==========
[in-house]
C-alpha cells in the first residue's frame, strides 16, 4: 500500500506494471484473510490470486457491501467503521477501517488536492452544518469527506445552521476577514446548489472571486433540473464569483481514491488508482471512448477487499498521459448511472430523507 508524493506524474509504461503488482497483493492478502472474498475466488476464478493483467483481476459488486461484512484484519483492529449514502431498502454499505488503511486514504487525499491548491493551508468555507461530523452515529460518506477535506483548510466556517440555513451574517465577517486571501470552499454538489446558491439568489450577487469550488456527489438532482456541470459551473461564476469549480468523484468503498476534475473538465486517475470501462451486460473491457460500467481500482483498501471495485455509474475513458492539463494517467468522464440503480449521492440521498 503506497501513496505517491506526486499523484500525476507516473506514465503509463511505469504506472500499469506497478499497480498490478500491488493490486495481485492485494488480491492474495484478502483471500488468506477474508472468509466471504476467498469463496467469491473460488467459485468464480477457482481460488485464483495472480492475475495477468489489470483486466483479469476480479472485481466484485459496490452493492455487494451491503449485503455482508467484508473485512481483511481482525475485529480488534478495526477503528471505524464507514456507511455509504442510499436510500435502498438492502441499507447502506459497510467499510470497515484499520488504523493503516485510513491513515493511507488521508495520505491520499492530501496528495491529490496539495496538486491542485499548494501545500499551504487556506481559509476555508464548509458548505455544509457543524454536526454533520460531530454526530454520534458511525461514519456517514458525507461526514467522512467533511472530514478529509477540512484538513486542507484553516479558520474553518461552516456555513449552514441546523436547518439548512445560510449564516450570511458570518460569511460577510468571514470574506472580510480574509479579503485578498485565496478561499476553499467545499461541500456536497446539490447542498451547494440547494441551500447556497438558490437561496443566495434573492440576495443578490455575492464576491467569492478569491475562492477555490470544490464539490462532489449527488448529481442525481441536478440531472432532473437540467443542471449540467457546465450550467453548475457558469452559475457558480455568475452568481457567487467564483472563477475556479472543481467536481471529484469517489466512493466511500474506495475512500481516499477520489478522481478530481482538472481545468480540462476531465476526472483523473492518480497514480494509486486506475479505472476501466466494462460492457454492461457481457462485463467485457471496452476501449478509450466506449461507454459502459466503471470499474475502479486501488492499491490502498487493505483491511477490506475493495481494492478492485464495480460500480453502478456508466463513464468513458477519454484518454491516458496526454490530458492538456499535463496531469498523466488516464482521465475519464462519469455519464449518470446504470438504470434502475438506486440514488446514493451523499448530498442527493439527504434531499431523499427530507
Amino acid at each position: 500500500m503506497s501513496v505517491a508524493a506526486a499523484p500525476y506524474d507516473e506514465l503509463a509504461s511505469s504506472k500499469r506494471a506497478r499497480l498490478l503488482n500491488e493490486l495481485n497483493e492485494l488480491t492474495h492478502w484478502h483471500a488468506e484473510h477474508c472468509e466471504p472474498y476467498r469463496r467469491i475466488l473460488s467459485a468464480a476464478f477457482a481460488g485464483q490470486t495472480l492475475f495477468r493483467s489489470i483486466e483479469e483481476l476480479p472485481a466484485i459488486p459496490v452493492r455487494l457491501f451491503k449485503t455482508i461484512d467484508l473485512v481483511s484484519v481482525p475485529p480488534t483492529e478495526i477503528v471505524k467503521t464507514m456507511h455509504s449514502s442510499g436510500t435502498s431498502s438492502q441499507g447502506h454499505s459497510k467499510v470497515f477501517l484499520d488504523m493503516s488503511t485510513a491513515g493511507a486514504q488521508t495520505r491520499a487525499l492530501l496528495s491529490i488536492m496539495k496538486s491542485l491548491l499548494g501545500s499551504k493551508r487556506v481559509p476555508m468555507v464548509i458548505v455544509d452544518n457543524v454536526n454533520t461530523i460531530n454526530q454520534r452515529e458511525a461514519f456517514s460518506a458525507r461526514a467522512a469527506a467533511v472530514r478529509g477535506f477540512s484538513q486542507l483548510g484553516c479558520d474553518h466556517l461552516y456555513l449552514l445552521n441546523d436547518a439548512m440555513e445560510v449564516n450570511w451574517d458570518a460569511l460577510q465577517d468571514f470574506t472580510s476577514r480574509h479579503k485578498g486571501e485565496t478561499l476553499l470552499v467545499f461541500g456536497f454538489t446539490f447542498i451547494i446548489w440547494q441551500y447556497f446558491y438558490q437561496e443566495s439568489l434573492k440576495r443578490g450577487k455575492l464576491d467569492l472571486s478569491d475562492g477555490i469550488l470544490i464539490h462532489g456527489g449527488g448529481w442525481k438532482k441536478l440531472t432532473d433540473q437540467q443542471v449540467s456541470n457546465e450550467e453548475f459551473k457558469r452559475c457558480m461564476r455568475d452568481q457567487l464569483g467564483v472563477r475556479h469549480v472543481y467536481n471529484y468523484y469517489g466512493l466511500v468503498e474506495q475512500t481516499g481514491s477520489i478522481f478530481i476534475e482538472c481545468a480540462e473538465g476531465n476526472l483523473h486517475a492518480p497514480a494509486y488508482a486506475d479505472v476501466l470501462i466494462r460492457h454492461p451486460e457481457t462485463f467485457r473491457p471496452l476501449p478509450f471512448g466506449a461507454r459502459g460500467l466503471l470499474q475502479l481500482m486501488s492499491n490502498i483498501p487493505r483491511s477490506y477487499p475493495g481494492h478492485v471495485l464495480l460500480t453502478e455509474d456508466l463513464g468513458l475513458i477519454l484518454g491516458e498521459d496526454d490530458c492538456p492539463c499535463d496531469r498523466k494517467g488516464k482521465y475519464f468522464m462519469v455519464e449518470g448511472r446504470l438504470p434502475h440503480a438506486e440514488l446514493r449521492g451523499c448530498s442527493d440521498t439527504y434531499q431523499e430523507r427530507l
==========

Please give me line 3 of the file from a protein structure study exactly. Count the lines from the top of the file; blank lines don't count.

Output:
Amino acid at each position: 500500500m503506497s501513496v505517491a508524493a506526486a499523484p500525476y506524474d507516473e506514465l503509463a509504461s511505469s504506472k500499469r506494471a506497478r499497480l498490478l503488482n500491488e493490486l495481485n497483493e492485494l488480491t492474495h492478502w484478502h483471500a488468506e484473510h477474508c472468509e466471504p472474498y476467498r469463496r467469491i475466488l473460488s467459485a468464480a476464478f477457482a481460488g485464483q490470486t495472480l492475475f495477468r493483467s489489470i483486466e483479469e483481476l476480479p472485481a466484485i459488486p459496490v452493492r455487494l457491501f451491503k449485503t455482508i461484512d467484508l473485512v481483511s484484519v481482525p475485529p480488534t483492529e478495526i477503528v471505524k467503521t464507514m456507511h455509504s449514502s442510499g436510500t435502498s431498502s438492502q441499507g447502506h454499505s459497510k467499510v470497515f477501517l484499520d488504523m493503516s488503511t485510513a491513515g493511507a486514504q488521508t495520505r491520499a487525499l492530501l496528495s491529490i488536492m496539495k496538486s491542485l491548491l499548494g501545500s499551504k493551508r487556506v481559509p476555508m468555507v464548509i458548505v455544509d452544518n457543524v454536526n454533520t461530523i460531530n454526530q454520534r452515529e458511525a461514519f456517514s460518506a458525507r461526514a467522512a469527506a467533511v472530514r478529509g477535506f477540512s484538513q486542507l483548510g484553516c479558520d474553518h466556517l461552516y456555513l449552514l445552521n441546523d436547518a439548512m440555513e445560510v449564516n450570511w451574517d458570518a460569511l460577510q465577517d468571514f470574506t472580510s476577514r480574509h479579503k485578498g486571501e485565496t478561499l476553499l470552499v467545499f461541500g456536497f454538489t446539490f447542498i451547494i446548489w440547494q441551500y447556497f446558491y438558490q437561496e443566495s439568489l434573492k440576495r443578490g450577487k455575492l464576491d467569492l472571486s478569491d475562492g477555490i469550488l470544490i464539490h462532489g456527489g449527488g448529481w442525481k438532482k441536478l440531472t432532473d433540473q437540467q443542471v449540467s456541470n457546465e450550467e453548475f459551473k457558469r452559475c457558480m461564476r455568475d452568481q457567487l464569483g467564483v472563477r475556479h469549480v472543481y467536481n471529484y468523484y469517489g466512493l466511500v468503498e474506495q475512500t481516499g481514491s477520489i478522481f478530481i476534475e482538472c481545468a480540462e473538465g476531465n476526472l483523473h486517475a492518480p497514480a494509486y488508482a486506475d479505472v476501466l470501462i466494462r460492457h454492461p451486460e457481457t462485463f467485457r473491457p471496452l476501449p478509450f471512448g466506449a461507454r459502459g460500467l466503471l470499474q475502479l481500482m486501488s492499491n490502498i483498501p487493505r483491511s477490506y477487499p475493495g481494492h478492485v471495485l464495480l460500480t453502478e455509474d456508466l463513464g468513458l475513458i477519454l484518454g491516458e498521459d496526454d490530458c492538456p492539463c499535463d496531469r498523466k494517467g488516464k482521465y475519464f468522464m462519469v455519464e449518470g448511472r446504470l438504470p434502475h440503480a438506486e440514488l446514493r449521492g451523499c448530498s442527493d440521498t439527504y434531499q431523499e430523507r427530507l